Charles Kirkpatrick Sharpe

John Gibson Lockhart, in "Clergy of Scotland" Peter's Letters to his Kinsfolk (1819) 3:72-73.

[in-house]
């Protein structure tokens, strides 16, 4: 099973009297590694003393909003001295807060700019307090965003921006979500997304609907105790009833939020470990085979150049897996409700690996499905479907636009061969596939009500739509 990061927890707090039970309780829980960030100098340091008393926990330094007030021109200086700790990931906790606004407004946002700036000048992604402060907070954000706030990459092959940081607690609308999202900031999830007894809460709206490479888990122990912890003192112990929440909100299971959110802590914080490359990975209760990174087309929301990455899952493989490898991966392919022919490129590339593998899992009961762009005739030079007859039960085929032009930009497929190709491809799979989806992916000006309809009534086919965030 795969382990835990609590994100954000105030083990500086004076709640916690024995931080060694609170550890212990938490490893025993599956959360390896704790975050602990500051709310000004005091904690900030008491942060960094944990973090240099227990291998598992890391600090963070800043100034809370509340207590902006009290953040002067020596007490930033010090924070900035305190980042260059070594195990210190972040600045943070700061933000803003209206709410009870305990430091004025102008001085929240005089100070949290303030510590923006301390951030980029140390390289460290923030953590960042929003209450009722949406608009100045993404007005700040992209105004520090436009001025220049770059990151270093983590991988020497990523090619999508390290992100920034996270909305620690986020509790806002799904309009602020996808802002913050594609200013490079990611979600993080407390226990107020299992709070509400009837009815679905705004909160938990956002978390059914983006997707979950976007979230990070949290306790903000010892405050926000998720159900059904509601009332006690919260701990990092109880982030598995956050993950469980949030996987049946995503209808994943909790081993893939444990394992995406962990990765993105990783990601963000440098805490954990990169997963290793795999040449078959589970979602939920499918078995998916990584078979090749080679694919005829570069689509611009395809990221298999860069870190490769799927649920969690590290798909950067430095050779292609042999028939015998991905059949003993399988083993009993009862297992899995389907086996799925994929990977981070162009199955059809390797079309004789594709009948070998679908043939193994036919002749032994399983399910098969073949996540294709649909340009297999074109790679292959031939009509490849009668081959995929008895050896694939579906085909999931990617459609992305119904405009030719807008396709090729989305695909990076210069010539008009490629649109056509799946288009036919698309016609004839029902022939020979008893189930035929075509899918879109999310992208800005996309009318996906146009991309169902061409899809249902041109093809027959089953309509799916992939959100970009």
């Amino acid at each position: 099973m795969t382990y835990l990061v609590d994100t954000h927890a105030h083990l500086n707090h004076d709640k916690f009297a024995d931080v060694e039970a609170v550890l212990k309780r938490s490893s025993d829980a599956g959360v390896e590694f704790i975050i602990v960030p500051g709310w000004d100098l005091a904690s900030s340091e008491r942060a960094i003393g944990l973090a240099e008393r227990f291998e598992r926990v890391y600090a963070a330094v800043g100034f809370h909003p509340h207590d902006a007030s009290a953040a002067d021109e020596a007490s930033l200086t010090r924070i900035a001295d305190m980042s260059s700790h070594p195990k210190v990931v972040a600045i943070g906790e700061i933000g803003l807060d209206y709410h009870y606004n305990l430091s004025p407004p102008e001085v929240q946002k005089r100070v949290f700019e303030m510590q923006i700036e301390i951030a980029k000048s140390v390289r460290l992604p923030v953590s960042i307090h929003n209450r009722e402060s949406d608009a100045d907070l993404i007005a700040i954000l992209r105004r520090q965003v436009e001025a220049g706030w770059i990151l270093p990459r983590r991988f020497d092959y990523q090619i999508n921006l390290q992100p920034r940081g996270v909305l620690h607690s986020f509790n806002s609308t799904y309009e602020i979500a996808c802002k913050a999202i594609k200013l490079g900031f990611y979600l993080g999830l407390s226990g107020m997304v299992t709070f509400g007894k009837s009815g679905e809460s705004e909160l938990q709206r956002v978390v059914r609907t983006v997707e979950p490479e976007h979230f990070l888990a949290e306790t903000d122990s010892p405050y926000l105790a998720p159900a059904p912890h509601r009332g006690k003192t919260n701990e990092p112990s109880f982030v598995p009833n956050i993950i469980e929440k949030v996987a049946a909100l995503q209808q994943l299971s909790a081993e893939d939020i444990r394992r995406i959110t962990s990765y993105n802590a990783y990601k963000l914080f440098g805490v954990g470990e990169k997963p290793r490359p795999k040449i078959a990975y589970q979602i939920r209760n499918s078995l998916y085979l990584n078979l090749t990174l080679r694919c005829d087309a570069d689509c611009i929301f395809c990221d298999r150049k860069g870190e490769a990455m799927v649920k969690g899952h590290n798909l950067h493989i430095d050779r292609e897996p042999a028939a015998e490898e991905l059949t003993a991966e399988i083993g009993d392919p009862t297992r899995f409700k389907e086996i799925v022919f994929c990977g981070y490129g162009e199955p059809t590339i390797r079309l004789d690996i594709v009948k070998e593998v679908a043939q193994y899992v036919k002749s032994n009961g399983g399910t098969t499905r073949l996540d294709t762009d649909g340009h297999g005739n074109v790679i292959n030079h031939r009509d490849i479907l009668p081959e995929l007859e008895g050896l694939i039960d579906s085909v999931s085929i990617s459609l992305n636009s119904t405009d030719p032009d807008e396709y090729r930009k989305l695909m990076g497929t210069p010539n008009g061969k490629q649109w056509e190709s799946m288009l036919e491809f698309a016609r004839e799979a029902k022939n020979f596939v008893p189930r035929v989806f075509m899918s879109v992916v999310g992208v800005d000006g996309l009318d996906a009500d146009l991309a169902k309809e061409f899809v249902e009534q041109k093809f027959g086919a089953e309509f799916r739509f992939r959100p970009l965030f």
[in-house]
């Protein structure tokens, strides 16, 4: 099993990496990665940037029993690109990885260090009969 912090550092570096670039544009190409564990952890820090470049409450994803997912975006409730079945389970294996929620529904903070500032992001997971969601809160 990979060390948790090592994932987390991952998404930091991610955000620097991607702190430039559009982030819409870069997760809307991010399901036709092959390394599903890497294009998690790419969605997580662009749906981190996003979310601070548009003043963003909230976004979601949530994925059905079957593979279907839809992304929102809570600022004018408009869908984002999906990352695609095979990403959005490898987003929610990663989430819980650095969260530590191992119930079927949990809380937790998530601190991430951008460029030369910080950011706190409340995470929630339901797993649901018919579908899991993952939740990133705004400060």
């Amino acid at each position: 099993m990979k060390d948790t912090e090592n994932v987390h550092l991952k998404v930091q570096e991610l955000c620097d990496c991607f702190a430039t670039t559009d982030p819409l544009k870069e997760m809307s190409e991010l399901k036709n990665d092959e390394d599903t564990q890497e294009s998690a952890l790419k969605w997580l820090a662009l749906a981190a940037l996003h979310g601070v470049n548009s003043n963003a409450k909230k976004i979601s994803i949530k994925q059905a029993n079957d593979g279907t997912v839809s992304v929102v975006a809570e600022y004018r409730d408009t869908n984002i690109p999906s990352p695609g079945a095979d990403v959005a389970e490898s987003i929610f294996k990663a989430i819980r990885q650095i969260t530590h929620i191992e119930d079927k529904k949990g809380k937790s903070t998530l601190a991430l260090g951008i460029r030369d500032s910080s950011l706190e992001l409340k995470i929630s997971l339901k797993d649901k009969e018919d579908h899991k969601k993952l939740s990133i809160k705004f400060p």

A thousand proud, no less than pious recollections, are connected in Scottish minds, with that integrity of their ecclesiastical polity, which was the reward of the long sufferings and constancy of their fore-fathers — and with the persons of those whom they regard as the heirs and offspring of the principal actors in all the scenes of that eventful period. I have already said something of the attempts which were made to represent the first Tales of my Landlord as a series of wanton attacks upon the heroes of the Covenant, and insults against the presbyterian prejudices of the majority of the Scottish people. The best proof of the injustice and absurdity of these attempts, is their total failure. Had the Tale of Old Mortality been written in that spirit, it would not have taken its place, as it has already done, in the cottages of Scotland beside the "big ha' Bible," and the original rude histories of the seventeenth century. And if more proof were wanting, it would be found in the very different fate which has attended a work of much amusement, and no inconsiderable cleverness, written really and plainly in that spirit of scoffing and irreverence, which the author of these Novels never could have been capable of displaying — l mean Mr. Charles Kirkpatrick Sharpe's Edition of Kirkton's History. Much may, no doubt, be pardoned in a descendant of the murdered archbishop — I speak not of the man, for whom there may be many apologies — but of his book, which cannot be anywise defended when considered per se — and which even the Quarterly Review will in vain endeavour to save from that utter neglect, which is at once the most just and the most severe punishment of all such offences against feelings in themselves respectable, and in their effects beneficial.